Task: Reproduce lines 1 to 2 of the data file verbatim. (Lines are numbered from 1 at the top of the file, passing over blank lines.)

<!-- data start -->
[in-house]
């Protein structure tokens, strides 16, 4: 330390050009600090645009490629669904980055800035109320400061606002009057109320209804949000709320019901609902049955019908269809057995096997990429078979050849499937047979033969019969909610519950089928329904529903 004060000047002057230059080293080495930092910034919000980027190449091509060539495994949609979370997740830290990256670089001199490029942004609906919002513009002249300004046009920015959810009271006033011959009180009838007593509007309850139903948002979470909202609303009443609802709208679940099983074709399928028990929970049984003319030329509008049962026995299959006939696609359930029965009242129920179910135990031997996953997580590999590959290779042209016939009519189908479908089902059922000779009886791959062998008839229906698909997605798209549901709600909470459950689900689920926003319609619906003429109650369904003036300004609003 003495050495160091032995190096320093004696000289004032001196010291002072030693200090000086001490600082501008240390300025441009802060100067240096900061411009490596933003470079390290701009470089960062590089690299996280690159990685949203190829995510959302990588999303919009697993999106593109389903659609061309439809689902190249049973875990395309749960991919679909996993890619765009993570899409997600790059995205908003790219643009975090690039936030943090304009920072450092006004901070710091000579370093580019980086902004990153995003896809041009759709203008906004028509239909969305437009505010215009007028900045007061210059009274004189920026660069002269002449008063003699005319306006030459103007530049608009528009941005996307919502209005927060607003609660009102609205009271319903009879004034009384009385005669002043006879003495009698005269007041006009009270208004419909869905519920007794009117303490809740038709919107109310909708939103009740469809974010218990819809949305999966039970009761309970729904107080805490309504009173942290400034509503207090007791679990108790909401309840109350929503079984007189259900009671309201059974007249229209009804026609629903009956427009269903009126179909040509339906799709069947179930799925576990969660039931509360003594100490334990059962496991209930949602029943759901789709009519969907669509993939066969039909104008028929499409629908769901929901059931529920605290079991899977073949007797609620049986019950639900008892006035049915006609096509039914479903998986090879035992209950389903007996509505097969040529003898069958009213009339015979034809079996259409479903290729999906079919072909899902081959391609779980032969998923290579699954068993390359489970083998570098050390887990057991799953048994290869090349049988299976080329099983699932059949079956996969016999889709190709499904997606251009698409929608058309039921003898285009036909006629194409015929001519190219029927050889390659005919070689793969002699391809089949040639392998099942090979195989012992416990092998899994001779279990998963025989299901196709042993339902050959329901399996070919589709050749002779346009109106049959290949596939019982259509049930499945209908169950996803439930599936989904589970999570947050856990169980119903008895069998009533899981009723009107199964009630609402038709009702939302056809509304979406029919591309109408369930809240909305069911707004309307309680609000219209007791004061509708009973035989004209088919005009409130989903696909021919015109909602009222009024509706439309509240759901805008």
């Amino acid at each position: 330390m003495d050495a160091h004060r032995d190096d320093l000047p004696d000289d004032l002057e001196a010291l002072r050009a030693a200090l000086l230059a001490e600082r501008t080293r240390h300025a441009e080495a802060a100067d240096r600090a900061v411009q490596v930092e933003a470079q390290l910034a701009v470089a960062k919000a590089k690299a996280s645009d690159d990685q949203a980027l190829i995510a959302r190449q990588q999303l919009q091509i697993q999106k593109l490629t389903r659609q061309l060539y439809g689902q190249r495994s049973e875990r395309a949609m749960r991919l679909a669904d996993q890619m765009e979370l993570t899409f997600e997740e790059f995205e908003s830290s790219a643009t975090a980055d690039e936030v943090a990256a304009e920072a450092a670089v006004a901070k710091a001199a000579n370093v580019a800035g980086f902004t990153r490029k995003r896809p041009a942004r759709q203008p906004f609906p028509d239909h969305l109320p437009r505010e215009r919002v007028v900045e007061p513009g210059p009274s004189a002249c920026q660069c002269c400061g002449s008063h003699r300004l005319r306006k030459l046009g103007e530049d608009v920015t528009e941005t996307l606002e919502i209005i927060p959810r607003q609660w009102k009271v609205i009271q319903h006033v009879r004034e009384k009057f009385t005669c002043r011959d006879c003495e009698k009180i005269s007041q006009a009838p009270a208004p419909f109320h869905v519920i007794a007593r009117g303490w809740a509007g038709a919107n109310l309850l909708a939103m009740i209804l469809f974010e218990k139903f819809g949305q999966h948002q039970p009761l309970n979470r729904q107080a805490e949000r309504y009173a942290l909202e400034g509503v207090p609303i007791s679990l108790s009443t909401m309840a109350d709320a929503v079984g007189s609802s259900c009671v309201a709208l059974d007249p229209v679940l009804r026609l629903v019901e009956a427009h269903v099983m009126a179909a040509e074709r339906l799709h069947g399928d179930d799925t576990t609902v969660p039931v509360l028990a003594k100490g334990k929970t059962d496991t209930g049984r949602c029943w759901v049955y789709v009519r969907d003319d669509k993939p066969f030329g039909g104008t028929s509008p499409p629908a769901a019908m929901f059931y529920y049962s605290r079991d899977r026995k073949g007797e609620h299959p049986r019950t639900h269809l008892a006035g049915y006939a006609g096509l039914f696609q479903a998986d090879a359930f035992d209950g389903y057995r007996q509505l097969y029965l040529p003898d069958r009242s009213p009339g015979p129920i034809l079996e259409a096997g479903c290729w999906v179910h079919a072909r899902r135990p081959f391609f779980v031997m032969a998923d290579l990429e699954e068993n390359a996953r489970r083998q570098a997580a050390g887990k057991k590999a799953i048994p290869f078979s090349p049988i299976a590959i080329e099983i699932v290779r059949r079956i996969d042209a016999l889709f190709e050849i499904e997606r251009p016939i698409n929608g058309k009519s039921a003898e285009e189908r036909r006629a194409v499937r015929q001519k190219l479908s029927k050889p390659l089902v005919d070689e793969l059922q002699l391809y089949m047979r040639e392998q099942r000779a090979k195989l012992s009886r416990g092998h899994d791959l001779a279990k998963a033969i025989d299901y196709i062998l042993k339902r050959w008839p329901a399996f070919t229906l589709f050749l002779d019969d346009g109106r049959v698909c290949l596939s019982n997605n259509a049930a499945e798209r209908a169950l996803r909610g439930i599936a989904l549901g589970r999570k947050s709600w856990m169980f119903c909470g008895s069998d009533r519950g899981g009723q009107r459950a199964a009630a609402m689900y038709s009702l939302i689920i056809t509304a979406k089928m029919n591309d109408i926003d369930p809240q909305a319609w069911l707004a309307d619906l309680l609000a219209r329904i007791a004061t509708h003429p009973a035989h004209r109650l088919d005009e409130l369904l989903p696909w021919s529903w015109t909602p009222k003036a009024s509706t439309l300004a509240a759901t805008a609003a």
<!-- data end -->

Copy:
[in-house]
């Protein structure tokens, strides 16, 4: 330390050009600090645009490629669904980055800035109320400061606002009057109320209804949000709320019901609902049955019908269809057995096997990429078979050849499937047979033969019969909610519950089928329904529903 004060000047002057230059080293080495930092910034919000980027190449091509060539495994949609979370997740830290990256670089001199490029942004609906919002513009002249300004046009920015959810009271006033011959009180009838007593509007309850139903948002979470909202609303009443609802709208679940099983074709399928028990929970049984003319030329509008049962026995299959006939696609359930029965009242129920179910135990031997996953997580590999590959290779042209016939009519189908479908089902059922000779009886791959062998008839229906698909997605798209549901709600909470459950689900689920926003319609619906003429109650369904003036300004609003 003495050495160091032995190096320093004696000289004032001196010291002072030693200090000086001490600082501008240390300025441009802060100067240096900061411009490596933003470079390290701009470089960062590089690299996280690159990685949203190829995510959302990588999303919009697993999106593109389903659609061309439809689902190249049973875990395309749960991919679909996993890619765009993570899409997600790059995205908003790219643009975090690039936030943090304009920072450092006004901070710091000579370093580019980086902004990153995003896809041009759709203008906004028509239909969305437009505010215009007028900045007061210059009274004189920026660069002269002449008063003699005319306006030459103007530049608009528009941005996307919502209005927060607003609660009102609205009271319903009879004034009384009385005669002043006879003495009698005269007041006009009270208004419909869905519920007794009117303490809740038709919107109310909708939103009740469809974010218990819809949305999966039970009761309970729904107080805490309504009173942290400034509503207090007791679990108790909401309840109350929503079984007189259900009671309201059974007249229209009804026609629903009956427009269903009126179909040509339906799709069947179930799925576990969660039931509360003594100490334990059962496991209930949602029943759901789709009519969907669509993939066969039909104008028929499409629908769901929901059931529920605290079991899977073949007797609620049986019950639900008892006035049915006609096509039914479903998986090879035992209950389903007996509505097969040529003898069958009213009339015979034809079996259409479903290729999906079919072909899902081959391609779980032969998923290579699954068993390359489970083998570098050390887990057991799953048994290869090349049988299976080329099983699932059949079956996969016999889709190709499904997606251009698409929608058309039921003898285009036909006629194409015929001519190219029927050889390659005919070689793969002699391809089949040639392998099942090979195989012992416990092998899994001779279990998963025989299901196709042993339902050959329901399996070919589709050749002779346009109106049959290949596939019982259509049930499945209908169950996803439930599936989904589970999570947050856990169980119903008895069998009533899981009723009107199964009630609402038709009702939302056809509304979406029919591309109408369930809240909305069911707004309307309680609000219209007791004061509708009973035989004209088919005009409130989903696909021919015109909602009222009024509706439309509240759901805008």